- The Washington Times - Tuesday, September 2, 2003

More and more of my friends are struggling to take off unwanted pounds. They have all tried one diet or another over time, and now many are favoring those low-carbohydrate regimens that are the latest rage.

Take, for example, the two fortysomething women who work with me testing recipes each week. In the past month, they have been reluctant to taste more than a mouthful of pasta, rice, potato or pastry dishes because they are on low-carb diets.

This situation is sometimes repeated when I entertain because a number of guests, when invited to our home for a meal, hint that they are watching their carbohydrate intake.

What’s a cook to do?

I love a culinary challenge, and while I was thinking about this situation, it occurred to me that Asian cuisines might provide an answer.

My husband and I have just returned from a long stay in Paris, where we regularly dined in some of the city’s Thai and Vietnamese cafes.

At one of these, I routinely ordered a dish of sliced grilled beef served with a tangy dipping sauce and a garnish of crisp lettuce leaves and beautiful bright green mint and cilantro sprigs. I would place a slice or two of meat on a lettuce leaf, add some herbs along with a sprinkle of peanuts, then gently roll up the leaf and dip it into the sauce.

Flavors exploded in my mouth with each bite: salty, hot, sweet and sour accents provided by the sauce, a smoky taste from the grilled beef and finally the assertive notes of the herbs.

At home, I worked diligently to reproduce this dish, then proudly offered it as a main course for lunch to my two assistants.

They fell in love with the delectable tastes and textures of this simple preparation but pointed out that there was sugar in the sauce, something to avoid or use sparingly in their diets.

Not to worry, they reassured me, the small amount was acceptable, so they couldn’t wait to serve this main course to their family and friends.

They suggested a salad of sliced tomatoes and cucumbers, plus steamed green beans seasoned with sesame seeds and sesame oil as good side dishes for a delicious menu low in carbs.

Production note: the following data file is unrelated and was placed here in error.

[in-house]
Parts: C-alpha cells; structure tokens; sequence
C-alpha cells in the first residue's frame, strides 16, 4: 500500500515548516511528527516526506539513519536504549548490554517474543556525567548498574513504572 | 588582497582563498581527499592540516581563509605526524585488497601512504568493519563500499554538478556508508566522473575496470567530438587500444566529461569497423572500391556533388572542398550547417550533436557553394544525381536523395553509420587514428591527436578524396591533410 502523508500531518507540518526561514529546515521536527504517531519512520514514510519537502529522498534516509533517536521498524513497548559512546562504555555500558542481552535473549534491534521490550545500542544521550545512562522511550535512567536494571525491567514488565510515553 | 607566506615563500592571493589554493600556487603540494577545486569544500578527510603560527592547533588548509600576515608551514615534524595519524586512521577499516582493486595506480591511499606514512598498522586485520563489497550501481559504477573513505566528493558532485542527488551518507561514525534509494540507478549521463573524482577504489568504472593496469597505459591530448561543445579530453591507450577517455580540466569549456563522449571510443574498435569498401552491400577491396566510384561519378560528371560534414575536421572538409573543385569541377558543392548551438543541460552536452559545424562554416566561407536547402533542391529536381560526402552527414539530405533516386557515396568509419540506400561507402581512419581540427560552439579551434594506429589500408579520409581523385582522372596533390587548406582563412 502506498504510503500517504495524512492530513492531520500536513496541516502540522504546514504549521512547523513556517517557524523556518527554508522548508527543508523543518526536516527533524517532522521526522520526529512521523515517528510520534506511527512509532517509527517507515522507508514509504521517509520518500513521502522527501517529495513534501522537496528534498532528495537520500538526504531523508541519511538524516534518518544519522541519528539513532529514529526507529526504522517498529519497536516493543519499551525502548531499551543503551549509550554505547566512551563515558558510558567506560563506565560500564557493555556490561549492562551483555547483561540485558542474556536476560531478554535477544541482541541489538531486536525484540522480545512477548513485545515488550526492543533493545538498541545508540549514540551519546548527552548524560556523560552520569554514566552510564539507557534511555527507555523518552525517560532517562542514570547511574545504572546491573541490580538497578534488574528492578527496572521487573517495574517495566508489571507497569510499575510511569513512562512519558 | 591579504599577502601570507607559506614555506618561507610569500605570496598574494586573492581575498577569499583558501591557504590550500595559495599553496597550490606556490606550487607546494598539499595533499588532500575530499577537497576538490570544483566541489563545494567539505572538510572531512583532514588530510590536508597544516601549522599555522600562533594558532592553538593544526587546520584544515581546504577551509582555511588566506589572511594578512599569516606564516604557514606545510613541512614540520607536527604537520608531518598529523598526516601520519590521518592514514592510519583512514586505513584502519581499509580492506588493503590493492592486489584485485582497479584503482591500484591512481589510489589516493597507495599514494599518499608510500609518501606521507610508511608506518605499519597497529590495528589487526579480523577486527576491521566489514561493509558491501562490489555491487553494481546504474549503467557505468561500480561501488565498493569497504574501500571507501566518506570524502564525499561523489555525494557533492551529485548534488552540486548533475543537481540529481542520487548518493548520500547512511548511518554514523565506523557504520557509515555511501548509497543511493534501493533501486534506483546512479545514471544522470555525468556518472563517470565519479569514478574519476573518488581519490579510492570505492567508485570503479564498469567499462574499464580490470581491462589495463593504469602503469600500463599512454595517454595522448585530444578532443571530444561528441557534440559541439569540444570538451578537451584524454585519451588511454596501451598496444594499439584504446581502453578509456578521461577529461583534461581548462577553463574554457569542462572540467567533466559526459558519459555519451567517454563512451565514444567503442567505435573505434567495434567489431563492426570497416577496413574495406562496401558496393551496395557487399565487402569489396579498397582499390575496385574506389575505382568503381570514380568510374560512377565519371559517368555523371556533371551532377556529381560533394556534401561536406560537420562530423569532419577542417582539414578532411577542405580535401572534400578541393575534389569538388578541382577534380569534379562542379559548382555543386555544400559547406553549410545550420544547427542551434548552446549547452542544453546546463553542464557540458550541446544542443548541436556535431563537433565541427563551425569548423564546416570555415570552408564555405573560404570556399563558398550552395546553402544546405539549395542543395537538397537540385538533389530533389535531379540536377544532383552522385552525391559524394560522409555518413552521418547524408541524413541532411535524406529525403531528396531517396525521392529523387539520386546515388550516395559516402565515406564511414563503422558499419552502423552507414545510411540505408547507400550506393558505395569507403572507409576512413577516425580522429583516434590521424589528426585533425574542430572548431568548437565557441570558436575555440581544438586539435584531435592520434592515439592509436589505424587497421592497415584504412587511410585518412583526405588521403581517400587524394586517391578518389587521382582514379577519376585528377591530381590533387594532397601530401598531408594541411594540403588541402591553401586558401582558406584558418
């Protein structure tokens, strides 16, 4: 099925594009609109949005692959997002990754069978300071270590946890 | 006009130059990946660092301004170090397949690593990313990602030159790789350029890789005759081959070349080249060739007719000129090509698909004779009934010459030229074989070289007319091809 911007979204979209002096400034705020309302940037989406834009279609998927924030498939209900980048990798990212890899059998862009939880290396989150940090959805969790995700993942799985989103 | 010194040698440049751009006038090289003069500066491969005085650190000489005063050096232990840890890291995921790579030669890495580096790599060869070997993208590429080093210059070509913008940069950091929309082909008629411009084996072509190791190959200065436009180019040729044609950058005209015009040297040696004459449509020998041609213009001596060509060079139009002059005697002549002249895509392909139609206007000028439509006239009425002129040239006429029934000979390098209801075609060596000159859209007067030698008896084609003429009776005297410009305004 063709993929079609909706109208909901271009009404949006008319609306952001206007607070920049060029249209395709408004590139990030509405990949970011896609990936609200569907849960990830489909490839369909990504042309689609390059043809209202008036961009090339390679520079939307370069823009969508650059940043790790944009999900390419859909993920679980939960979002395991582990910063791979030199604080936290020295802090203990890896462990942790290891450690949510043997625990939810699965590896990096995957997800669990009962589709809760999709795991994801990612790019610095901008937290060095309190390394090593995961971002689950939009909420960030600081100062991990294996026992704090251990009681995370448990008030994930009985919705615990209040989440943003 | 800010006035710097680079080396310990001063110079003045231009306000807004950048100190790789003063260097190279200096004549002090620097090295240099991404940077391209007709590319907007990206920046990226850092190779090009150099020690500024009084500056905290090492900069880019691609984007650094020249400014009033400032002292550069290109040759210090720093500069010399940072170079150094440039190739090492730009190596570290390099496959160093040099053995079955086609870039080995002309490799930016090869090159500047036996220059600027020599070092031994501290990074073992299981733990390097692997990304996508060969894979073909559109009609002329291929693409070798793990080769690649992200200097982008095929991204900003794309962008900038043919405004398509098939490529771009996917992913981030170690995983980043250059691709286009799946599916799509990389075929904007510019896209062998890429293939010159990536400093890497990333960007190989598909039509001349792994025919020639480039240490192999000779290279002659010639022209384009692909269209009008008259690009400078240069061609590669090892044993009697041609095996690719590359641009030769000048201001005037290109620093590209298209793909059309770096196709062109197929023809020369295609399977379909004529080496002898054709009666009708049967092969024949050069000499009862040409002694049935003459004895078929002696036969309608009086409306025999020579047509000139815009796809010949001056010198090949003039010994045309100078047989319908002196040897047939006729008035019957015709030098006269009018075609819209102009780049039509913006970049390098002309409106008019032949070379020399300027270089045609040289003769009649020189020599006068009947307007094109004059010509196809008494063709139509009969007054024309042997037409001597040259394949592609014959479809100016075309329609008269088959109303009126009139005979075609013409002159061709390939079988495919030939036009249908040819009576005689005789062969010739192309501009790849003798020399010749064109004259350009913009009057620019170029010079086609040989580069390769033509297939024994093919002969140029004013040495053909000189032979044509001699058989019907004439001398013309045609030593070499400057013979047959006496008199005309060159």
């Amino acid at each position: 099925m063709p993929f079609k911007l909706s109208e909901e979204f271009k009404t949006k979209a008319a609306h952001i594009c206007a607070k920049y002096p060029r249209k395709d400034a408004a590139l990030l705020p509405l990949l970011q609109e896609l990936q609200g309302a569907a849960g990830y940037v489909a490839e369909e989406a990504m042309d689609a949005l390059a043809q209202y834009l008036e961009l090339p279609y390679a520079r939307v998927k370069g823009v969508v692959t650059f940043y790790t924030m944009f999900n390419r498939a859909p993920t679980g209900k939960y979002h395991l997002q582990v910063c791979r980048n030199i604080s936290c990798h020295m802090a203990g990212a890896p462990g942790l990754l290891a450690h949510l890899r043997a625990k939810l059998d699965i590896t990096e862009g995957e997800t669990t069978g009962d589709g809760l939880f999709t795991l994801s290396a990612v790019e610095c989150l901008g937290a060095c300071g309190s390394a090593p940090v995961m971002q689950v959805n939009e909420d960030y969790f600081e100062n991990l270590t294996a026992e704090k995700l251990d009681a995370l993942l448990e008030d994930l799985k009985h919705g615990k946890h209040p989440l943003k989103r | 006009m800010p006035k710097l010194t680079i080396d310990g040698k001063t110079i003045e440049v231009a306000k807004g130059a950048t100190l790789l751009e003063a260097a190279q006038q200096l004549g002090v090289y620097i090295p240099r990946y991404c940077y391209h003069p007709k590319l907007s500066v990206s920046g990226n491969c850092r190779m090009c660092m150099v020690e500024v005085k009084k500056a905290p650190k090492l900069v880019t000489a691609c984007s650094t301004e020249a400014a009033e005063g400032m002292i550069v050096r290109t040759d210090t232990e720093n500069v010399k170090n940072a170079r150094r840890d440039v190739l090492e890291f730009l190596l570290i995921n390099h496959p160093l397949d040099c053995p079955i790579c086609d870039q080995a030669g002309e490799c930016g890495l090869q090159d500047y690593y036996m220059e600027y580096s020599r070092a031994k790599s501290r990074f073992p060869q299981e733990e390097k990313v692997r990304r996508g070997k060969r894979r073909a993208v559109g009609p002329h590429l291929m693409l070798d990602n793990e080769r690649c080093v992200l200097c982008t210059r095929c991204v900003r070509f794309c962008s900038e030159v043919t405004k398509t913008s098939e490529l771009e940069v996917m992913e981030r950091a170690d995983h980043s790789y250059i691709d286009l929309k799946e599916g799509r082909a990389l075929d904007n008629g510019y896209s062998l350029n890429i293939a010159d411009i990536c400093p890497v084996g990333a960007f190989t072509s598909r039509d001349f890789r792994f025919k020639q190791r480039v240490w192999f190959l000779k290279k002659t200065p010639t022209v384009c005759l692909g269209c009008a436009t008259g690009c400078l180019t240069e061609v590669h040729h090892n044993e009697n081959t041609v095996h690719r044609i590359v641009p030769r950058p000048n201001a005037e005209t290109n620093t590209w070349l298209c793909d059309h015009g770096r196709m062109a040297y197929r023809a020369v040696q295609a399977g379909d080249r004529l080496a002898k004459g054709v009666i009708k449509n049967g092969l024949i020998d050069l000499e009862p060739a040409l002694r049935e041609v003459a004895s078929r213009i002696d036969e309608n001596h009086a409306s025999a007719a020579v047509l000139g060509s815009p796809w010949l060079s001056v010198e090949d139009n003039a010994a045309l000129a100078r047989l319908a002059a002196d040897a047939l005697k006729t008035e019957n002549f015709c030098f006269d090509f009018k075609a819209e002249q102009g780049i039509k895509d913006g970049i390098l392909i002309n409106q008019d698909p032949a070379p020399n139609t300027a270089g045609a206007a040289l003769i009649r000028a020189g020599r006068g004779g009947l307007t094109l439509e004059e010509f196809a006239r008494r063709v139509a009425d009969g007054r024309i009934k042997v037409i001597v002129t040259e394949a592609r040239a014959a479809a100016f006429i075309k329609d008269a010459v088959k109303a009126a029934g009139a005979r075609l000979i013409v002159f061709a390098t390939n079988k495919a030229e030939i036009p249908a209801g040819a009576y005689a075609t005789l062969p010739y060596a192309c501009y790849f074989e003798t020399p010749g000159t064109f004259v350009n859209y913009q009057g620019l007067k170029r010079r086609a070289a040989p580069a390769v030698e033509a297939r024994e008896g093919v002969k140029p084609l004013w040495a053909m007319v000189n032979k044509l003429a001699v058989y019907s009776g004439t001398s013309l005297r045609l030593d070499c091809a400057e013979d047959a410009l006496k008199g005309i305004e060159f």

Grilled steaks with Thai-style dipping sauce

SAUCE:

6 tablespoons Thai fish sauce (see note)

6 tablespoons lime juice

4 teaspoons minced garlic

2 tablespoons sugar

2 tablespoons chopped cilantro

2 tablespoons chopped mint leaves

Scant teaspoon hot red pepper flakes

teaspoon salt

SALAD:

1 medium head green or red leaf lettuce

1 bunch mint, rinsed and patted dry

1 bunch cilantro, rinsed and patted dry

Vegetable oil for oiling grill rack

2 pounds boneless sirloin or New York strip steaks, trimmed of excess fat

Salt

cup toasted, unsalted peanuts, coarsely chopped

For sauce, combine fish sauce, lime juice, garlic, sugar, cilantro, mint, hot red pepper flakes and salt in a bowl and whisk well to combine. Ladle sauce into 6 small ramekins or nonreactive bowls. (Sauce can be prepared 2 hours ahead and left, uncovered, at cool room temperature.)

For salad, separate lettuce into leaves and rinse and pat dry. Arrange 5 to 6 of the leaves in an attractive bouquet on one side of a dinner plate, then top lettuce leaves with some mint and cilantro sprigs. Set a bowl of dipping sauce on the plate. Repeat to make 5 more servings.

To cook meat, oil a grill rack and arrange it 4 to 5 inches from the heat source. Prepare grill for a hot (high temperature) fire. Lightly salt meat. When grill is hot, add meat and cook until medium rare, 4 to 5 minutes per side.

Remove and slice meat thinly. Divide sliced meat evenly and arrange overlapping slices on prepared dinner plates. Garnish meat with a sprinkling of nuts.

To eat, place 1 or 2 slices of meat and some of the nuts in a lettuce leaf, then add a sprig of both mint and cilantro. Roll up and dip in the sauce. Makes 6 servings.

Note: Thai fish sauce, — nam pla — is a staple of Thai cooking. It is available in some supermarkets and in Asian food stores. Thai Kitchen is a brand that is available in many supermarkets.

TRIBUNE MEDIA SERVICES INTERNATIONAL

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